Although ultimately supportive, my friends in the oil and gas industry couldn’t help but to throw in a snide remark about how I was joining the enemy or “the other side” when I told them I was quitting my reservoir engineering job to pursue a master’s degree in environmental engineering. This is because the oil and gas industry feels threatened by the goals of the environmentally friendly. Yes, environmental teams are in place within the companies to comply with the various environmental regulations that come with the work of the industry, but it must be difficult for oil companies to get excited about protecting the environment when it too often gets in the way of meeting their end goal…making money.
I say all of this as a preface to the main topic of this post: environmental regulation of shale gas production. According to a recent Scientific American article I read, the EPA is tackling rising concerns that hydraulic fracturing otherwise known as “fracing” of shale gas reservoirs can lead to drinking water contamination causing negative environmental and health impacts. Currently the specific chemicals and their amounts used for fracing is unreported, as it is more of a trial and error process much like cooking without a recipe, where the fracing fluid is concocted with a pinch of “this” and a pinch of “that” to fit the unique needs of the job at hand. Although not knowing precisely what makes up the mixture means nothing to the reservoir, it means a lot to those concerned with the potential environmental impacts.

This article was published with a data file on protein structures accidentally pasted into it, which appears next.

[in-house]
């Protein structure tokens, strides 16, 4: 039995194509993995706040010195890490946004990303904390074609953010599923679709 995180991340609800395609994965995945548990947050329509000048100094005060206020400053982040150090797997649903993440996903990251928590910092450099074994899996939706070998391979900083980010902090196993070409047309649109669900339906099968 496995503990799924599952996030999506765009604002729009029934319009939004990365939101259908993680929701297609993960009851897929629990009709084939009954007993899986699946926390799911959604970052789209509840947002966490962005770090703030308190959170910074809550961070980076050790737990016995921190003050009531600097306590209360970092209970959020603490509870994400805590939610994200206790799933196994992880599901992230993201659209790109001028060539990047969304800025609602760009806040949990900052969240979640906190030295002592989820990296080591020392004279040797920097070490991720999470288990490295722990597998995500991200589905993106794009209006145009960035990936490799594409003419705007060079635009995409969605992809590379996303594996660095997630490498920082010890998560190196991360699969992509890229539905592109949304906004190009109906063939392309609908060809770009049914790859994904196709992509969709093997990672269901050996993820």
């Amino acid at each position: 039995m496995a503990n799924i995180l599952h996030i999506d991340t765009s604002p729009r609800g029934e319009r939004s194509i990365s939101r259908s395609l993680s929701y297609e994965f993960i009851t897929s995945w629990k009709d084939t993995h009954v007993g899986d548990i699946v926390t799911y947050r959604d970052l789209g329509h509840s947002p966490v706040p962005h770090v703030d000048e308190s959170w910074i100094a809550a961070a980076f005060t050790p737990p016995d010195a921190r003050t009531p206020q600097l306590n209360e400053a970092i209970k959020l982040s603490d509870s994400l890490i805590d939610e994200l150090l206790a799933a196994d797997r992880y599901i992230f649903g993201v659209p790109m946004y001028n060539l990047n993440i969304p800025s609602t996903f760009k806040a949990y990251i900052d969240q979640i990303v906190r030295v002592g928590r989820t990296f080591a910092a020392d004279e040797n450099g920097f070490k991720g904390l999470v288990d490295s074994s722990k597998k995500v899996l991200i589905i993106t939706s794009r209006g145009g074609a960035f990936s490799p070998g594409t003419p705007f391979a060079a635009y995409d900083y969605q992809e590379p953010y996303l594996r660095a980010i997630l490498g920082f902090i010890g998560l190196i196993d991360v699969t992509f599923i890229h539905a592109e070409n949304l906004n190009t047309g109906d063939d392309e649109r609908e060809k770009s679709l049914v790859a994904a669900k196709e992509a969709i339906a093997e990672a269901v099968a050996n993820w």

Most shale gas reservoirs are referred to as tight gas reservoirs, which means the permeability of the rock is too low for the hydrocarbons to flow freely, thus, fracing is needed. A mixture of water, sand, and various chemicals at very high pressure are injected into the rock formation to create fractures or channels in the rock to allow for easier transport of the gas into the wellbore. See a video on fracing here.
Shale gas production has been referred to as “a game changer” for the oil and gas industry, believed to yield a substantial natural gas supply for upwards of 100 years. However, with the EPA’s investigation, the industry will face some challenges, making this perfect picture a little less rosy. If the EPA’s study were to find proof that fracing techniques have indeed contaminated drinking water supplies at dangerous levels, new policy could be put in place that requires fracing service companies to reduce the amounts of certain chemicals they inject into the reservoir as well as report the specific amount of chemicals used, causing what might be a drastic change in the way shale gas drilling is implemented. This of course could hurt the profits of the oil and gas industry, making Big Oil very upset.
So, being a former employee of the oil and gas industry with a great appreciation for this type of work, I understand the frustration of those involved, but as a proponent of clean energy technologies, I feel what the EPA is doing is necessary as well as a good thing.